If there’s one thing I have learned in my time as a professional artist, it’s the value of having a tool that can be used to make a wide range of marks and textures depending on how it is used. Individual marks form the overall structure of a painting, and each kind of mark has its own purpose in serving that structure. The canvas doesn’t know what it will show the viewer until the artist has defined a subject using marks from a tool. The same is true for scripts and variables.
Just as the artist adds definition to a figure, I need to be ready to define some terms that our script can understand. The tool for the job is called a variable. A variable is a sort of container for holding information about your game. If I need my game to count ammunition or health, conditionally gate progress, or know the PC’s custom name I’m gonna need variables.
Let’s start by looking at the anatomy of a variable in C#.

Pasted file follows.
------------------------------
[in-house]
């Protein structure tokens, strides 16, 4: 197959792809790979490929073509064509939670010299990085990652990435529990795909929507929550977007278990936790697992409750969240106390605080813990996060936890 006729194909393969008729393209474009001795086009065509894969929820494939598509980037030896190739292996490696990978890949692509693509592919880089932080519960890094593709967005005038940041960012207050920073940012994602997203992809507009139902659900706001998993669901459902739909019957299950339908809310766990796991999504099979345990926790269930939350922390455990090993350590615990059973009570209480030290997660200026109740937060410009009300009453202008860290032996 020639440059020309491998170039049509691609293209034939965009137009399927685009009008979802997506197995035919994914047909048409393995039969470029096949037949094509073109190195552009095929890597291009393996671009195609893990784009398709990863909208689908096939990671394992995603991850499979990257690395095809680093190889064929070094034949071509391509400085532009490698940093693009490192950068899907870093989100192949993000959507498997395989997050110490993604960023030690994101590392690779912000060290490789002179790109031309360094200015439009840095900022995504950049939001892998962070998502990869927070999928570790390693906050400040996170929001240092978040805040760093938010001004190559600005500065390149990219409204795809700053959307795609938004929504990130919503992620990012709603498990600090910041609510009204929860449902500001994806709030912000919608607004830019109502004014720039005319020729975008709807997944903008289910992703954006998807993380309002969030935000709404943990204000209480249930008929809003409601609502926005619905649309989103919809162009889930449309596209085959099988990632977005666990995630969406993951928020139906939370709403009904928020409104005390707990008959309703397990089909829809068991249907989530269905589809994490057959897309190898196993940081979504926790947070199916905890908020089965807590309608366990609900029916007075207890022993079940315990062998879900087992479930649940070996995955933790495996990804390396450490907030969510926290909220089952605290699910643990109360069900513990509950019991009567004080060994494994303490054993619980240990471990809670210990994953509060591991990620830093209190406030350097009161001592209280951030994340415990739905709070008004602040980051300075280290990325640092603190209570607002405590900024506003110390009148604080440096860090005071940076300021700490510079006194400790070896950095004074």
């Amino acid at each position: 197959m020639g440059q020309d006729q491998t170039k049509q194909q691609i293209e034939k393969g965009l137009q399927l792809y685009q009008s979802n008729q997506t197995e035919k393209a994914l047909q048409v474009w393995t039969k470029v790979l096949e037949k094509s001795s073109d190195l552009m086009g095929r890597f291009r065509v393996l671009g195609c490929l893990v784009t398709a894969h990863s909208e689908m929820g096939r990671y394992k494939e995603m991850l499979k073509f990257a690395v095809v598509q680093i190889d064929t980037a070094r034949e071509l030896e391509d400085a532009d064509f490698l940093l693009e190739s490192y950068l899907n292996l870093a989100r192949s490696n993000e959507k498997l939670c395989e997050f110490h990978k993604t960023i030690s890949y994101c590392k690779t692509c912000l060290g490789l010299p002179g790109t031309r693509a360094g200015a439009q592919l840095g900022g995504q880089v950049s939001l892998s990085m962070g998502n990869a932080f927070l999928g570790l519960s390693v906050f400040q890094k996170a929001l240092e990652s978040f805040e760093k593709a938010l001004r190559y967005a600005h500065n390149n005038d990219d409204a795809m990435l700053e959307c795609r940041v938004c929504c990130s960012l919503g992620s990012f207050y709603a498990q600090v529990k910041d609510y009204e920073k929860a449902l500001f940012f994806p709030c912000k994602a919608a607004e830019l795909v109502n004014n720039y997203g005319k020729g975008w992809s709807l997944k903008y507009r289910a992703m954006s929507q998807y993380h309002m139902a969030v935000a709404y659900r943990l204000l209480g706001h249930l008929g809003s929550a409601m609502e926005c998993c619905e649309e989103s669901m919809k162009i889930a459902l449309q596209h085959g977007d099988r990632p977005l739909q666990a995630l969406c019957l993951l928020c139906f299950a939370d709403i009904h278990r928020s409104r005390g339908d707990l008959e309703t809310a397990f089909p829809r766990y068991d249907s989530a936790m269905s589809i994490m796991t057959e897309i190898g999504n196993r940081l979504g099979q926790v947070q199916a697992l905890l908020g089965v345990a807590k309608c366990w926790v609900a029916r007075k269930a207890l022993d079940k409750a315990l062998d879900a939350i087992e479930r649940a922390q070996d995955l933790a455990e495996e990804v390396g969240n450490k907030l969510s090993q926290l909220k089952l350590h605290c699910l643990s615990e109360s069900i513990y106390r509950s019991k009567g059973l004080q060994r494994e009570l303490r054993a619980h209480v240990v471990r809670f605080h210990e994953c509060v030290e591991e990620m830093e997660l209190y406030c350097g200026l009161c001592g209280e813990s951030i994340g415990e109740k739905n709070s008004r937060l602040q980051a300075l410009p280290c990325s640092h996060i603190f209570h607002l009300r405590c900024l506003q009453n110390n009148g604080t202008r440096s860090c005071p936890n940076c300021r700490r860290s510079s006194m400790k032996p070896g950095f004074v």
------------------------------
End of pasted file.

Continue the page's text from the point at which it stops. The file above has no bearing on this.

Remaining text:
The first thing every variable needs is to know what parts of the program can access it. We can call it “public,” in which case any part of the program can see it and assign it a value. Or we can call it “private,” and then only elements of the script where the variable is defined can interact with it.
Next is the variable’s data type. There are several different types, some unique to Unity. We’ll cover the most common here, but if you want to know more check the Unity documentation on the subject.
Some common data types are:
* Float — A number with or without decimal values, like 0.5 or 13.25.
* Integer — A number without any decimal value, like 3 or 200.
* Boolean — A value that can only be either true or false. Commonly used in logic or in toggles.
* String — A piece of text, like a name or a message.
Some common Unity specific data types are:
* GameObject — A specific object in the scene, such as an enemy.
* Animator — An animation controller, used to trigger animations via script.
* Transform — An objects position, scale, and rotation, usually along 2 or three axes like (0, 0, 0).
The final portion is optional: we can assign a value to the variable at the beginning of the script. If we skip this step, then the variable will be assumed null until it is assigned a value later in the script. The value must match the data type.
It’s easy to see with such a wide array of potential uses how important variables are. And we’re just scratching the surface.
In the next article we’ll go over the importance of writing pseudo code.